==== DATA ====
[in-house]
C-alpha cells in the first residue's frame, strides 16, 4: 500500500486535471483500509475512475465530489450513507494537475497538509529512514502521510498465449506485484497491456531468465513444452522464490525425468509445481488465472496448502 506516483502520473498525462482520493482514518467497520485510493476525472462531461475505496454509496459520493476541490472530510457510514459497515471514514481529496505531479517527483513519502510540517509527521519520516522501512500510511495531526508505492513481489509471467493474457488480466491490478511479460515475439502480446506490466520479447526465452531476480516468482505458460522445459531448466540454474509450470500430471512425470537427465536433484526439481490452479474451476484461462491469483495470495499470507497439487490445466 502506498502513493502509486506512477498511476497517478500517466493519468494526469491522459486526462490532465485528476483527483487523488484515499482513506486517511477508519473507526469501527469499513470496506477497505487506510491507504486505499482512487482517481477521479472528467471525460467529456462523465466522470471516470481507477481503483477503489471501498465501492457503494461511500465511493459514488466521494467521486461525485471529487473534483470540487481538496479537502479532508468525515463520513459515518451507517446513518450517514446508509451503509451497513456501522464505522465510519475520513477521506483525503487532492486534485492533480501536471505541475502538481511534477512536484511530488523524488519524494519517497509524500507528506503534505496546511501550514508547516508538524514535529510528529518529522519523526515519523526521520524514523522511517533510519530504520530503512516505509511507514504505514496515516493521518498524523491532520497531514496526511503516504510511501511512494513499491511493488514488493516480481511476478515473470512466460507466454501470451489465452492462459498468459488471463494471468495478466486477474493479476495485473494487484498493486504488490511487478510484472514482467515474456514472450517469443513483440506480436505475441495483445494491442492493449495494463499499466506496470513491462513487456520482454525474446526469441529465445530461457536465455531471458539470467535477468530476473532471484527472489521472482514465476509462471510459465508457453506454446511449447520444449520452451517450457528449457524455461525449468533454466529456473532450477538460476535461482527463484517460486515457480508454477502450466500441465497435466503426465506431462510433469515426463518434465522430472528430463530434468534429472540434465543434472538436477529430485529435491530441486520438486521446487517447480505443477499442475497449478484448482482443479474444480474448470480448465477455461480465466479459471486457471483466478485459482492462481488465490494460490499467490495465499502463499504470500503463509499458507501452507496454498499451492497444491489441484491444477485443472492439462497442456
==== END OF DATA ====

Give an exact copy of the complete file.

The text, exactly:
[in-house]
C-alpha cells in the first residue's frame, strides 16, 4: 500500500486535471483500509475512475465530489450513507494537475497538509529512514502521510498465449506485484497491456531468465513444452522464490525425468509445481488465472496448502 506516483502520473498525462482520493482514518467497520485510493476525472462531461475505496454509496459520493476541490472530510457510514459497515471514514481529496505531479517527483513519502510540517509527521519520516522501512500510511495531526508505492513481489509471467493474457488480466491490478511479460515475439502480446506490466520479447526465452531476480516468482505458460522445459531448466540454474509450470500430471512425470537427465536433484526439481490452479474451476484461462491469483495470495499470507497439487490445466 502506498502513493502509486506512477498511476497517478500517466493519468494526469491522459486526462490532465485528476483527483487523488484515499482513506486517511477508519473507526469501527469499513470496506477497505487506510491507504486505499482512487482517481477521479472528467471525460467529456462523465466522470471516470481507477481503483477503489471501498465501492457503494461511500465511493459514488466521494467521486461525485471529487473534483470540487481538496479537502479532508468525515463520513459515518451507517446513518450517514446508509451503509451497513456501522464505522465510519475520513477521506483525503487532492486534485492533480501536471505541475502538481511534477512536484511530488523524488519524494519517497509524500507528506503534505496546511501550514508547516508538524514535529510528529518529522519523526515519523526521520524514523522511517533510519530504520530503512516505509511507514504505514496515516493521518498524523491532520497531514496526511503516504510511501511512494513499491511493488514488493516480481511476478515473470512466460507466454501470451489465452492462459498468459488471463494471468495478466486477474493479476495485473494487484498493486504488490511487478510484472514482467515474456514472450517469443513483440506480436505475441495483445494491442492493449495494463499499466506496470513491462513487456520482454525474446526469441529465445530461457536465455531471458539470467535477468530476473532471484527472489521472482514465476509462471510459465508457453506454446511449447520444449520452451517450457528449457524455461525449468533454466529456473532450477538460476535461482527463484517460486515457480508454477502450466500441465497435466503426465506431462510433469515426463518434465522430472528430463530434468534429472540434465543434472538436477529430485529435491530441486520438486521446487517447480505443477499442475497449478484448482482443479474444480474448470480448465477455461480465466479459471486457471483466478485459482492462481488465490494460490499467490495465499502463499504470500503463509499458507501452507496454498499451492497444491489441484491444477485443472492439462497442456